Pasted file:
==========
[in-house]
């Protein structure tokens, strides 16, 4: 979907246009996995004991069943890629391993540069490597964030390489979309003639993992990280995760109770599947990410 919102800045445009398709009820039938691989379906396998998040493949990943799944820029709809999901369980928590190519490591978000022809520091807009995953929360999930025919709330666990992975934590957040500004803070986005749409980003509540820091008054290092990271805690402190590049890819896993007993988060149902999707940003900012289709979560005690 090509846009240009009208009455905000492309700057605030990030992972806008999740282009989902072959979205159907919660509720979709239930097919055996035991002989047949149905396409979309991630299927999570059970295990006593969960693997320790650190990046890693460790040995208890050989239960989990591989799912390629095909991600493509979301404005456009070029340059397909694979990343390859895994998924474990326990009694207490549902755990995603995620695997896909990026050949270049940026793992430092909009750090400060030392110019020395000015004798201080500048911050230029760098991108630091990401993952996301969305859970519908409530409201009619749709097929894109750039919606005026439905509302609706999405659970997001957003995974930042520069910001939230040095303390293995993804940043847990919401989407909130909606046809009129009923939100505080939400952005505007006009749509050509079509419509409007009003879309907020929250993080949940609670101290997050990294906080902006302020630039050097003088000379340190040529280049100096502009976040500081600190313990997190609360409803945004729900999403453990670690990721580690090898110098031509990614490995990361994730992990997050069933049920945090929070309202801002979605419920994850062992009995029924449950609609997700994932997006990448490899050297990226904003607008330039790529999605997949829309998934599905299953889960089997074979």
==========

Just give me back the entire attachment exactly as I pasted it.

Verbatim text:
[in-house]
């Protein structure tokens, strides 16, 4: 979907246009996995004991069943890629391993540069490597964030390489979309003639993992990280995760109770599947990410 919102800045445009398709009820039938691989379906396998998040493949990943799944820029709809999901369980928590190519490591978000022809520091807009995953929360999930025919709330666990992975934590957040500004803070986005749409980003509540820091008054290092990271805690402190590049890819896993007993988060149902999707940003900012289709979560005690 090509846009240009009208009455905000492309700057605030990030992972806008999740282009989902072959979205159907919660509720979709239930097919055996035991002989047949149905396409979309991630299927999570059970295990006593969960693997320790650190990046890693460790040995208890050989239960989990591989799912390629095909991600493509979301404005456009070029340059397909694979990343390859895994998924474990326990009694207490549902755990995603995620695997896909990026050949270049940026793992430092909009750090400060030392110019020395000015004798201080500048911050230029760098991108630091990401993952996301969305859970519908409530409201009619749709097929894109750039919606005026439905509302609706999405659970997001957003995974930042520069910001939230040095303390293995993804940043847990919401989407909130909606046809009129009923939100505080939400952005505007006009749509050509079509419509409007009003879309907020929250993080949940609670101290997050990294906080902006302020630039050097003088000379340190040529280049100096502009976040500081600190313990997190609360409803945004729900999403453990670690990721580690090898110098031509990614490995990361994730992990997050069933049920945090929070309202801002979605419920994850062992009995029924449950609609997700994932997006990448490899050297990226904003607008330039790529999605997949829309998934599905299953889960089997074979």